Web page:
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Myelofibrosis (MF) is a chronic myeloproliferative neoplasm (MPN) that can arise de novo (primary MF) or after polycythemia vera (PPV MF) or essential thrombocythemia (PET MF). Clinically it is characterized by splenomegaly, progressive anemia, and constitutional symptoms, among other issues. These 3 problems are the most common in patients, and main reasons for initiation of therapy.

The goal of therapy is to control signs and symptoms of MF that are clinically relevant, affecting patients’ everyday life. Splenomegaly from MF can be severe and negatively impact quality of life owing to symptoms such as pain, early satiety, bloating, and inability to bend, leading to weight loss, fatigue, and weakness. The presence of constitutional symptoms, such as unexplained fever, night sweats, itching, bone aches and pain, are predominant.

MPN CancerConnect 490

Standard therapy for symptomatic splenomegaly and general systemic MF-related symptoms has been a JAK inhibitor: Jakafi (ruxolitinib) which was approved in 2011 and fedratinib in 2019. In 10 years since its approval, Jakafi has been a mainstream of MF therapy, helping many MF patients. Good control of signs and symptoms of MF with Jakafi prolongs survival an average of 3 years. To date, there remains no approved treatment option for patients who progress on Jakafi.

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There are however a small number of case reports and series of patients demonstrating a response to Jakafi re-challenge. A recent report of 219 patients that discontinued Jakafi, among which 60 were re-challenged suggests re-challenge with Jakafi may be of value. Jakafi re-challenge was mainly used in those patients that stopped first round with Jakafi due to intolerance, specifically those that experienced a decrease in blood cell count during initial treatment with Jakaf, leading to its discontinuation.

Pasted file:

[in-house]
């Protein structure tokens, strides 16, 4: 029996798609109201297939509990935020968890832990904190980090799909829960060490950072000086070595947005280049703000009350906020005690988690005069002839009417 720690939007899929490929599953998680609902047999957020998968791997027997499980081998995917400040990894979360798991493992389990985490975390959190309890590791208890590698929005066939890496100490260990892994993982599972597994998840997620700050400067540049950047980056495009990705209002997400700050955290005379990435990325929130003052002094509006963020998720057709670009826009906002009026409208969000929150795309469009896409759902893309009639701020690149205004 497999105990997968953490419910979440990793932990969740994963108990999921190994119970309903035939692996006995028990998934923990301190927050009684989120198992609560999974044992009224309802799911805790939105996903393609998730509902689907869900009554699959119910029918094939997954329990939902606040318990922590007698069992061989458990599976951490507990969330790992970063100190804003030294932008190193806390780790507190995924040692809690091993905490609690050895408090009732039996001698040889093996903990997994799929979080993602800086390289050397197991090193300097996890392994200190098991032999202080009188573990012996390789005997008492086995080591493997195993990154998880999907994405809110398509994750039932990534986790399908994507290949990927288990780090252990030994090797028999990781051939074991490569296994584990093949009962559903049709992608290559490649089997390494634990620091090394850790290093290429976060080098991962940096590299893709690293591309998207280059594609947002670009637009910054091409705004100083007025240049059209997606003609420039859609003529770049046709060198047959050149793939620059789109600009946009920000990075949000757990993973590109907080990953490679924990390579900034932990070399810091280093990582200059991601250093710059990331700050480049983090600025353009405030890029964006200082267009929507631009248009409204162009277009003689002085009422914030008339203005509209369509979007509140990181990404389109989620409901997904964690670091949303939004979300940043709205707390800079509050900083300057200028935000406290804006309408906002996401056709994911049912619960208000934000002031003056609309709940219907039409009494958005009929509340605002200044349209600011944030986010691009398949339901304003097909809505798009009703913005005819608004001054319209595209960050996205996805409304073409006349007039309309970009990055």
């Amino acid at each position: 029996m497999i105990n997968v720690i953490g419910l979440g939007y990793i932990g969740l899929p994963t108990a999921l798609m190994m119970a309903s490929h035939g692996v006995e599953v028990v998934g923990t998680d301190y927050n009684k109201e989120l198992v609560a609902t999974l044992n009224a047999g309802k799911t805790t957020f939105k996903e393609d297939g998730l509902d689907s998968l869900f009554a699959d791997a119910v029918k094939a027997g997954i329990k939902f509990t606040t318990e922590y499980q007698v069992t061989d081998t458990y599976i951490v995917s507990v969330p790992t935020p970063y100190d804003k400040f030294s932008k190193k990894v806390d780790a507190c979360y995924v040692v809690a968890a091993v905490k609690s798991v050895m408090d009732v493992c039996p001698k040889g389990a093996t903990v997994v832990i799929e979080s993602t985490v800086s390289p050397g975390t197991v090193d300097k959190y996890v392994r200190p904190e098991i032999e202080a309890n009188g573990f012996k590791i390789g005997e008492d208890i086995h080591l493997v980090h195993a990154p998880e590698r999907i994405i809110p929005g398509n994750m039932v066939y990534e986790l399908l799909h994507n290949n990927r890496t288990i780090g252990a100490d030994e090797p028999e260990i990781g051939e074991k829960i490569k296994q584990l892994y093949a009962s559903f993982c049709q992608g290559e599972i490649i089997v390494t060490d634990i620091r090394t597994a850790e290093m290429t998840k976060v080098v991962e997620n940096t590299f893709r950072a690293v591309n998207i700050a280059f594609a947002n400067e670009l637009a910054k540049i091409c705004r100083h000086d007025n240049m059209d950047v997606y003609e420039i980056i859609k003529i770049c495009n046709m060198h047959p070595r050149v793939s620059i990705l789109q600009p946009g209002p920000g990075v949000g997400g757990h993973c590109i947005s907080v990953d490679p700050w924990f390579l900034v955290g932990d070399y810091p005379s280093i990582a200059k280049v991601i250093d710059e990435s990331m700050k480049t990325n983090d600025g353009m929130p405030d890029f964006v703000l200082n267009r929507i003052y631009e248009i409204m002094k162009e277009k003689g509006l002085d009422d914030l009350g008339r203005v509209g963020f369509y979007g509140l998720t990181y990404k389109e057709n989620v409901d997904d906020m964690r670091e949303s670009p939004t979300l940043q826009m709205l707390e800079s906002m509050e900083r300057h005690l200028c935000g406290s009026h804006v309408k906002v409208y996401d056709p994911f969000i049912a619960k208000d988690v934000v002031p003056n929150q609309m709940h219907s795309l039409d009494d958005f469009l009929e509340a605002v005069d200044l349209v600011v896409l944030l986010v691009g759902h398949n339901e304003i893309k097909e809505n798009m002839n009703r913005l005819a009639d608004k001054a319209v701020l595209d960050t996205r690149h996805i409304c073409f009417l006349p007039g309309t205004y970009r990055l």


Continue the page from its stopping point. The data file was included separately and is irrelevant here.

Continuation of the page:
MPN Newsletter 490

During the re-challenge, about half of the patients had spleen and symptom improvements. Notably, patients who were re-challenged with a Jakafi dose of more than 10 mg twice daily had a higher probability of achieving reductions of spleen length. The median duration of re-challenge therapy with Jakafi was close to two years, suggesting a possible survival advantage. Jakafi re-challenged patients had significantly longer survival than those not re-challenged, with median survival times of ~41 compared to 24 months. This finding complements the survival benefit results observed in the prior clinical studies with Jakafi and extends real‐world evidence of a survival advantage for patients treated with a Jakafi re-challenge, after initial treatment failure.